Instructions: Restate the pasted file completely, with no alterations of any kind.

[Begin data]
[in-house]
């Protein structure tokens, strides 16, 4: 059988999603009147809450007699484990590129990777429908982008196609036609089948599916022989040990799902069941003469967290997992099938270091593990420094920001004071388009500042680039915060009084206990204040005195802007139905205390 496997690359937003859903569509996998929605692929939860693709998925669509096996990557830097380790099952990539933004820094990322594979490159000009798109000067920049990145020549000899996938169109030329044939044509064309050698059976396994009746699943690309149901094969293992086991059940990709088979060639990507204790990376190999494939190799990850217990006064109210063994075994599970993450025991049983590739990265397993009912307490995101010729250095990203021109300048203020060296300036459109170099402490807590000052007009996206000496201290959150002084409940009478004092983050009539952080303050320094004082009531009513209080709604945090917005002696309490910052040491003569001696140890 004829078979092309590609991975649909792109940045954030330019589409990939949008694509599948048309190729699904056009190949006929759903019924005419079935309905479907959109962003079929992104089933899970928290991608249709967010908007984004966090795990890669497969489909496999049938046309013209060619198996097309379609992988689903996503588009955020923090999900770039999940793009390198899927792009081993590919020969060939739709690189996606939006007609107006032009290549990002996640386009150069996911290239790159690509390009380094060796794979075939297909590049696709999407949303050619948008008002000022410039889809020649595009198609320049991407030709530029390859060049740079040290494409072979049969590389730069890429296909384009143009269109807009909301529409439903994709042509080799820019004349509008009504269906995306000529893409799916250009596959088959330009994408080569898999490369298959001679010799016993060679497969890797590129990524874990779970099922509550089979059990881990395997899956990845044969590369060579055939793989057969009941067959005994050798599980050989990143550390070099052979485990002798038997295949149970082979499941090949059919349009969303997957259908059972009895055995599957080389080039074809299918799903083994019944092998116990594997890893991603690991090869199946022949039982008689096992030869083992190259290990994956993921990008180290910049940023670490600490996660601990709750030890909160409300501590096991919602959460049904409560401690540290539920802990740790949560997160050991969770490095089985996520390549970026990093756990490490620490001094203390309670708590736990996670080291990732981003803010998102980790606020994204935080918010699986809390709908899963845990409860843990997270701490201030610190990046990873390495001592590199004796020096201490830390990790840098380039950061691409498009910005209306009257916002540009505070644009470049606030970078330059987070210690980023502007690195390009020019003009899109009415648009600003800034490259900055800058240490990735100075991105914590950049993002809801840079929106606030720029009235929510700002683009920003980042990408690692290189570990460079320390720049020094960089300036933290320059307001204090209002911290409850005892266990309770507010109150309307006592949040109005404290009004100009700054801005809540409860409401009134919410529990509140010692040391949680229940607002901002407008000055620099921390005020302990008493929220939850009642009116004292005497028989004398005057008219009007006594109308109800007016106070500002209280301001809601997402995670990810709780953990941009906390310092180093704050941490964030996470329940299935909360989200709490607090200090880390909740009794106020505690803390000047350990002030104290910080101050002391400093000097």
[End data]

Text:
[in-house]
């Protein structure tokens, strides 16, 4: 059988999603009147809450007699484990590129990777429908982008196609036609089948599916022989040990799902069941003469967290997992099938270091593990420094920001004071388009500042680039915060009084206990204040005195802007139905205390 496997690359937003859903569509996998929605692929939860693709998925669509096996990557830097380790099952990539933004820094990322594979490159000009798109000067920049990145020549000899996938169109030329044939044509064309050698059976396994009746699943690309149901094969293992086991059940990709088979060639990507204790990376190999494939190799990850217990006064109210063994075994599970993450025991049983590739990265397993009912307490995101010729250095990203021109300048203020060296300036459109170099402490807590000052007009996206000496201290959150002084409940009478004092983050009539952080303050320094004082009531009513209080709604945090917005002696309490910052040491003569001696140890 004829078979092309590609991975649909792109940045954030330019589409990939949008694509599948048309190729699904056009190949006929759903019924005419079935309905479907959109962003079929992104089933899970928290991608249709967010908007984004966090795990890669497969489909496999049938046309013209060619198996097309379609992988689903996503588009955020923090999900770039999940793009390198899927792009081993590919020969060939739709690189996606939006007609107006032009290549990002996640386009150069996911290239790159690509390009380094060796794979075939297909590049696709999407949303050619948008008002000022410039889809020649595009198609320049991407030709530029390859060049740079040290494409072979049969590389730069890429296909384009143009269109807009909301529409439903994709042509080799820019004349509008009504269906995306000529893409799916250009596959088959330009994408080569898999490369298959001679010799016993060679497969890797590129990524874990779970099922509550089979059990881990395997899956990845044969590369060579055939793989057969009941067959005994050798599980050989990143550390070099052979485990002798038997295949149970082979499941090949059919349009969303997957259908059972009895055995599957080389080039074809299918799903083994019944092998116990594997890893991603690991090869199946022949039982008689096992030869083992190259290990994956993921990008180290910049940023670490600490996660601990709750030890909160409300501590096991919602959460049904409560401690540290539920802990740790949560997160050991969770490095089985996520390549970026990093756990490490620490001094203390309670708590736990996670080291990732981003803010998102980790606020994204935080918010699986809390709908899963845990409860843990997270701490201030610190990046990873390495001592590199004796020096201490830390990790840098380039950061691409498009910005209306009257916002540009505070644009470049606030970078330059987070210690980023502007690195390009020019003009899109009415648009600003800034490259900055800058240490990735100075991105914590950049993002809801840079929106606030720029009235929510700002683009920003980042990408690692290189570990460079320390720049020094960089300036933290320059307001204090209002911290409850005892266990309770507010109150309307006592949040109005404290009004100009700054801005809540409860409401009134919410529990509140010692040391949680229940607002901002407008000055620099921390005020302990008493929220939850009642009116004292005497028989004398005057008219009007006594109308109800007016106070500002209280301001809601997402995670990810709780953990941009906390310092180093704050941490964030996470329940299935909360989200709490607090200090880390909740009794106020505690803390000047350990002030104290910080101050002391400093000097």